Furthest from most Canadians’ minds in the dead of winter is cycling. But in Europe, the World Tour and Pro Continental teams are busy wrapping up training camps and making final preparations for the race season.
The World Tour kicked off 2012 in January, with the Tour Down Under in Australia, and for most of February you can find the best cyclists in the world training across France and Spain.
Similar to Major League Baseball taking over cities throughout Florida, riders, mechanics, team mangers, support cars and team trucks are spread across the various villages and towns in southern Europe.
Spain is a popular location for team preseason gatherings as the climate is conducive. However, for a certain period this year, cold temperatures and icy roads made training more challenging as a winter front hit western Europe.
The offseason has seen the landscape of the World Tour greatly change. Perennial powerhouse teams Leopard Trek and RadioShack announced a merger to form the rebranded RadioShack Nissan Trek Professional Cycling Team – a squad that promises to be a contender for years to come, with a strong roster of American and European riders.
GreenEdge Cycling is a new Australian-based World Tour team that has attracted strong riders from across the globe, including reigning Canadian road-race and time-trial champion Svein Tuft (Langley, B.C.), a member of the SpiderTech squad last year.
Canadians Ryder Hesjedal (Victoria) and Michael Barry (Toronto) are back with Garmin-Barracuda and Team Sky, respectively, for the 2012 season.
Canadian talents Guillaume Boivin (Montreal), David Boily (Quebec City) and under-23 national champion Hugo Houle (Ste-Perpétue, Que.) continue with Canada’s own Team SpiderTech. These young pros are hungry to challenge the World Tour and are poised for results. Boivin has already nailed some top stage finishes in the Tour Méditerranéen.
The past offseason has been extremely busy for team managers with all the rider movement and no one is quite sure how the season will unfold once all new riders settle into their teams.
Being an Olympic year adds an extra event to the schedule for world’s best riders. The 99th annual Tour de France runs from June 30 to July 22, with the Olympic road race scheduled for July 28, a mere six days after the most gruelling race of the season.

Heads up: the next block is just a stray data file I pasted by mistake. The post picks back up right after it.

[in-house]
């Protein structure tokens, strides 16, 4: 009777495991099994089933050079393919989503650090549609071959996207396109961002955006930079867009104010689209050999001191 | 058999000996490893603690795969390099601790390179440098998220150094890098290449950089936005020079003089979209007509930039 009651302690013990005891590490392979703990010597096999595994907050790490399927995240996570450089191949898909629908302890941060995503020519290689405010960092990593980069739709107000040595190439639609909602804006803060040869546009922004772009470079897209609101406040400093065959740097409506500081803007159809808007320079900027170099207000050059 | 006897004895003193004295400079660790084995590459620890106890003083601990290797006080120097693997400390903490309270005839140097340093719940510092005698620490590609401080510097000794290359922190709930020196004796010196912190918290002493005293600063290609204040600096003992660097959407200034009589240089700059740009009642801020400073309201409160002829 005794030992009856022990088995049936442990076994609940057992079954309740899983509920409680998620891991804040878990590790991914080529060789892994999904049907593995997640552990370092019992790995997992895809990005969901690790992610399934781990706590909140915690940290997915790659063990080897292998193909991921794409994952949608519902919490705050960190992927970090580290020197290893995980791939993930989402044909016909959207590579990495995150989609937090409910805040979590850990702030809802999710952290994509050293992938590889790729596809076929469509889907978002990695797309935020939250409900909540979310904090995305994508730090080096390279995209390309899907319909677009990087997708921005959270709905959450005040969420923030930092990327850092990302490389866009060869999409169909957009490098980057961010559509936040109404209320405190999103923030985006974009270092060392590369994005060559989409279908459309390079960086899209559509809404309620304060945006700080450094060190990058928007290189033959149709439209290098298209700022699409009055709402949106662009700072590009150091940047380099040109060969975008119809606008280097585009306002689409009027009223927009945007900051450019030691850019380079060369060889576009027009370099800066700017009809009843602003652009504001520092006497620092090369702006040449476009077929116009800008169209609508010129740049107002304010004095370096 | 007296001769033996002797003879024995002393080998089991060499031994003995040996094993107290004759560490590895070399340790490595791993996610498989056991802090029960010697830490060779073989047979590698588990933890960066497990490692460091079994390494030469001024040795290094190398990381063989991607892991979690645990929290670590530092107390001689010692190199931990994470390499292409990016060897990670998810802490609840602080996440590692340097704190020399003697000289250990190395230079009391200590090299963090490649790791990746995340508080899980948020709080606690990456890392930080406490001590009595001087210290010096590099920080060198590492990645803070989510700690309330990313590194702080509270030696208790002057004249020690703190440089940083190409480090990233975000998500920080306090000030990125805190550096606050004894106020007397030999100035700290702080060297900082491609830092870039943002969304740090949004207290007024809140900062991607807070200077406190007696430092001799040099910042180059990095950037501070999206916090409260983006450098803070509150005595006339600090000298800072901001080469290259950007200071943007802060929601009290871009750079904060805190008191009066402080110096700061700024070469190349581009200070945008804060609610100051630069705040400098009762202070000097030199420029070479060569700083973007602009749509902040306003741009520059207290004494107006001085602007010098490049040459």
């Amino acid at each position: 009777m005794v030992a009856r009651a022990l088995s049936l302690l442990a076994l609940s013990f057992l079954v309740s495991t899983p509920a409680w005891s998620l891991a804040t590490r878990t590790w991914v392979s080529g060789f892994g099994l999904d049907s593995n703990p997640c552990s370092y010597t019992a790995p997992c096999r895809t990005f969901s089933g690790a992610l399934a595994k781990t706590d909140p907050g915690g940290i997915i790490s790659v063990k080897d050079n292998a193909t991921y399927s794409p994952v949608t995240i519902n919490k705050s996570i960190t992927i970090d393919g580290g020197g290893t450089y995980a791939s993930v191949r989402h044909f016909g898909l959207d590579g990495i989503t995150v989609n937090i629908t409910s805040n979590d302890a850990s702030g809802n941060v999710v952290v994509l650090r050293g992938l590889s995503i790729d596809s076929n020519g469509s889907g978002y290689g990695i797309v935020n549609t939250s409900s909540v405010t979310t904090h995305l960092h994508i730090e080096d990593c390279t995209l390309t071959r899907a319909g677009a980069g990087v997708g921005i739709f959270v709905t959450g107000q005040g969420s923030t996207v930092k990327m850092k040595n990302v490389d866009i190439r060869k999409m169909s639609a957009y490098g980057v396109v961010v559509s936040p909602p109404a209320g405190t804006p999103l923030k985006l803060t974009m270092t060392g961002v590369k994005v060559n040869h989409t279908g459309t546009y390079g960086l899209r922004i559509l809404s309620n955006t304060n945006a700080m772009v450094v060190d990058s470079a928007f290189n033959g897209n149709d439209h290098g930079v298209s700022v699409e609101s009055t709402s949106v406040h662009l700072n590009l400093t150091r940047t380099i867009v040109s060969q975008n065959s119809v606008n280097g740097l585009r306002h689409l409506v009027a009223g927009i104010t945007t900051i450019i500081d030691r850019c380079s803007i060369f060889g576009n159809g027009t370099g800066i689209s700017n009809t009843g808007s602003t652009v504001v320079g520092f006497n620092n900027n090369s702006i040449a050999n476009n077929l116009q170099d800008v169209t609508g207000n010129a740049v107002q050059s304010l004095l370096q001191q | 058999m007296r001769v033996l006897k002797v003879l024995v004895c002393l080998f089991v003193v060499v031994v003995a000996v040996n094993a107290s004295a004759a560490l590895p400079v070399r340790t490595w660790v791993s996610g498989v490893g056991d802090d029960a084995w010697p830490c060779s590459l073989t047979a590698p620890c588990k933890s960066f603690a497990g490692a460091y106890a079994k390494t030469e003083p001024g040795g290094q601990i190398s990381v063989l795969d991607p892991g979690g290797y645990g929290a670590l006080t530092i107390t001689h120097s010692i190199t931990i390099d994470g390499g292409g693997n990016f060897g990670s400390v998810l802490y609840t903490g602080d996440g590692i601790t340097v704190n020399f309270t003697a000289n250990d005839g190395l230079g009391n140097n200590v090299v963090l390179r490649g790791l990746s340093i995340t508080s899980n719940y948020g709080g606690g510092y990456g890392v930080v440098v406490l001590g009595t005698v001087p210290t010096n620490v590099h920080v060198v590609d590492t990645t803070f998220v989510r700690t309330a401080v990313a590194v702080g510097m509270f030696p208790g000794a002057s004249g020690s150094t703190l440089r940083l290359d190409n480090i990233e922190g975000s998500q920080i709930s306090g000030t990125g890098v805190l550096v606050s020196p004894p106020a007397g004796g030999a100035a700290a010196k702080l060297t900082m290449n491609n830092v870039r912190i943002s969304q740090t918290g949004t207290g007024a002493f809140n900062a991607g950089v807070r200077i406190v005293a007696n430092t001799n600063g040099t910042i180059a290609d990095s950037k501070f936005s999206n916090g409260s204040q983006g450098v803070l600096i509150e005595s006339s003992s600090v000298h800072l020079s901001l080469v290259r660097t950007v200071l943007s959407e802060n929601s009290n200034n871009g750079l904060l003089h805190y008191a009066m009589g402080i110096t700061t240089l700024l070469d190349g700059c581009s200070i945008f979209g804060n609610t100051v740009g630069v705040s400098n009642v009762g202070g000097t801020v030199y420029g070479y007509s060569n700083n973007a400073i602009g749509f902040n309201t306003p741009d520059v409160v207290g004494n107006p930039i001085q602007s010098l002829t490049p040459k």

Cyclists out of contention but with dreams of an Olympic medal in London will undoubtedly give consideration to conserving energy and most importantly avoiding injury in the final week of the Tour de France.
Some riders may decide to focus on capturing the coveted Giro d’Italia title that takes place May 5 to 27 to ensure they are fully recovered for London. (This year marks the 95th time the Giro d’Italia will be staged.)
The World Tour once again is scheduled to return to Canada for two races: The first is in Quebec City on Sept. 7, followed by Montreal on Sept. 9.
As is the case in any sport before the season starts, it’s a very optimistic time of year for every rider and team – both confident they can separate themselves from the others and have career-defining years.
There’s no doubt in 2012 there will be success, failures, unfortunate injuries, mechanical failures and a few controversies. But for those in cycling community who have been here before, we wouldn’t expect anything else.
Steve Bauer of St. Catharines, Ont., won a silver medal in the 1984 Olympics and captured 14 yellow jerseys at the Tour de France throughout his career. Bauer is the director of Team SpiderTech powered by C10, Canada’s first Professional Continental cycling team.Report Typo/Error
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